>> yes, they are my life. i love them dearly. my babies. >> reporter: melissa has been homeless for three years and she and her kids now sleep in the living room of her grandmother's public housing unit. >> i have this couch and bring it together with that one and put the blankets on there. >> you all sleep right here. >> me and my two daughters and my son right here. we sleep. >> new york child services agency told melissa she is endangering her kids by keeping them here. >> how does your grandmother feel about you living here in her living room? >> she hates it. >> the city denied her shelter application seven times and melissa works as a door to door sales woman and only makes $700 a month. streets? >> not with my kids thank god and i have on my own when i was
16 and i don't want that life for them so just thinking about that they could be in the situation that i was in before , knowing that i'm by myself is a lot of things that i would love to have but it's so expensive, i don't make enough to get any of those things. a lot of rich people here. they want to make the city for people who can afford things and forget about people who cannot afford it, they will just have it. >> reporter: one in five new yorkers lives below the federal poverty life. meanwhile housing costs continue to soar.
median rents have risen by 5% and income has dropped by 7%. she has lived in new york her whole life and for over a year she and her kids have been forced to live in shelter. >> when it came down to the ending of my lease, that was a prime opportunity for the landlord to say okay we don't way. >> she depended on a state program to help her pay the rent, when her landlord raised the price she was evicted. >> he wanted higher rent. $2200. >> yes. >> could you afford that? >> absolutely not. >> reporter: she is looking for an apartment she can afford. it's a search that has taken her far outside the city, an hour and a half bus ride to middle town new york. we met her in middle town but the broker who agreed to show her around cancelled. so i just really in a really bad emotional place right now, not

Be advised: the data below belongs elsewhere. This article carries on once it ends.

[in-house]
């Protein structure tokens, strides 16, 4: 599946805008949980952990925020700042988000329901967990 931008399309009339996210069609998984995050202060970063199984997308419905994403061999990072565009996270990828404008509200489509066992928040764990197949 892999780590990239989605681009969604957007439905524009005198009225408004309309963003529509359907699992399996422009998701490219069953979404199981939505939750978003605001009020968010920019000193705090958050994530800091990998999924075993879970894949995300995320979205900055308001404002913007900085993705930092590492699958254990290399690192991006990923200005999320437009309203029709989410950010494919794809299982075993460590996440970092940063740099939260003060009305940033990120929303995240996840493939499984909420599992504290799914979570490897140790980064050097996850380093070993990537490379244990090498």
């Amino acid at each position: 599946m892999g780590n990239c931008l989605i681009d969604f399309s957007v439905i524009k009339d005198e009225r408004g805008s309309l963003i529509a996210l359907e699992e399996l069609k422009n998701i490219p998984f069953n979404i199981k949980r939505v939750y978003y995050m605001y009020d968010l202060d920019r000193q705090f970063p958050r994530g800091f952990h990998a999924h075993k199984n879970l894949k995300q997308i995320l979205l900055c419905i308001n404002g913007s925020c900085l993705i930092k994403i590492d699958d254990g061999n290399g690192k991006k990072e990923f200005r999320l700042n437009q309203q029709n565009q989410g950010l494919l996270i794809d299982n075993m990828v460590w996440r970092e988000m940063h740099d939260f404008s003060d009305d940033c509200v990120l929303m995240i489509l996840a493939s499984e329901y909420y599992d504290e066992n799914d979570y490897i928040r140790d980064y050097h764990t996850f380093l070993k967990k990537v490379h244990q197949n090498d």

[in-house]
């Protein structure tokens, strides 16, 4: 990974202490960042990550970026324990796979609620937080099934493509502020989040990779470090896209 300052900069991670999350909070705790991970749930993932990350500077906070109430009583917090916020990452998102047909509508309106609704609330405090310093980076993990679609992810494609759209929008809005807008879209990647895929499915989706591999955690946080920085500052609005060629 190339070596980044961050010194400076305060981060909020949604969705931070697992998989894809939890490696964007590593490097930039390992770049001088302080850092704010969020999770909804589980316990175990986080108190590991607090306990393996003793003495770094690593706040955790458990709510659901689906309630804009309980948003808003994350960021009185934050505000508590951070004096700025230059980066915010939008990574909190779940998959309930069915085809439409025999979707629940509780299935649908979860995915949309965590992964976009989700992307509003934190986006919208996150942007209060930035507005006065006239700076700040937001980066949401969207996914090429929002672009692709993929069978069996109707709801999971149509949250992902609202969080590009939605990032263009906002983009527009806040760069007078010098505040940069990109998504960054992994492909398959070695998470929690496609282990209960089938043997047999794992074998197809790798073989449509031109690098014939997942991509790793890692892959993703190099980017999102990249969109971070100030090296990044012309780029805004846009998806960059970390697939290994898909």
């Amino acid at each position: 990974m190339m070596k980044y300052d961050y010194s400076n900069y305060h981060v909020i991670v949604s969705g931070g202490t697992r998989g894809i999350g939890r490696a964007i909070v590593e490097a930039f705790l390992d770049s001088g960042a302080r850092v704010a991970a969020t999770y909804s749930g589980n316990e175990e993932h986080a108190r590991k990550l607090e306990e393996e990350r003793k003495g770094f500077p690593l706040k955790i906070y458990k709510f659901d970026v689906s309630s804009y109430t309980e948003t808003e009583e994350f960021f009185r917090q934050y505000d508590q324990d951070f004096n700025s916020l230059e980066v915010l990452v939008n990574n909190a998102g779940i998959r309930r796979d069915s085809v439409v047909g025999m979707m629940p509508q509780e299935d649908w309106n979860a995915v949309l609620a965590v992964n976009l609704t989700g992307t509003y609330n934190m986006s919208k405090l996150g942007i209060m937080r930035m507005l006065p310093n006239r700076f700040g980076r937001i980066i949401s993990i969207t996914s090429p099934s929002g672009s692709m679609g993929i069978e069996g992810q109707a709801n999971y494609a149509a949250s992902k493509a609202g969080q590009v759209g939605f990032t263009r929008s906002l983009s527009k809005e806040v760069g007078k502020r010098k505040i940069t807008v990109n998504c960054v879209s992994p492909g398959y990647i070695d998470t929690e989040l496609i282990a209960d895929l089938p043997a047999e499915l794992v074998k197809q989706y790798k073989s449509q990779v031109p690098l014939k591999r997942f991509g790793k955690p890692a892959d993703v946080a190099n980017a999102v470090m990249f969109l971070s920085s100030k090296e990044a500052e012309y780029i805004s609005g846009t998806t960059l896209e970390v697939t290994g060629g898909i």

feeling the greatest. i feel like it was just a waste of time. >> reporter: to salvage the trip she decided to look anyway. what is it like doing a search in the shelter is it hard? >> when you are in a shelter it's double hard and i would rather come out and take a look and do what i need to do to get my family out of the circumstance opposed to sitting there and not doing anything. here? >> no. >> you don't know? >> i don't know yet. here? >> no, not at all. >> do you have a lot of friends and family in new york? >> in the city, yeah, absolutely, that is where i grew up at so i know my areas. >> do you feel like you have been forced to leave the city? >> with the rent, with the rent as high as they are, yes. middle class people in the city are not being really catered to and bussing their behind working everyday constantly to the point where, you know, they are not
what do we want? affordable housing. rallying with hundreds of new yorkers in east new york in brooklyn. people here are demanding half of the new houses built here are affordable to them. >> push them out because the rent is so high they can't afford it. the mayor michael bloomberg the city lost a third of apartments families. >> what we see now are effects of 20 years of housing policy, 20 years of people little by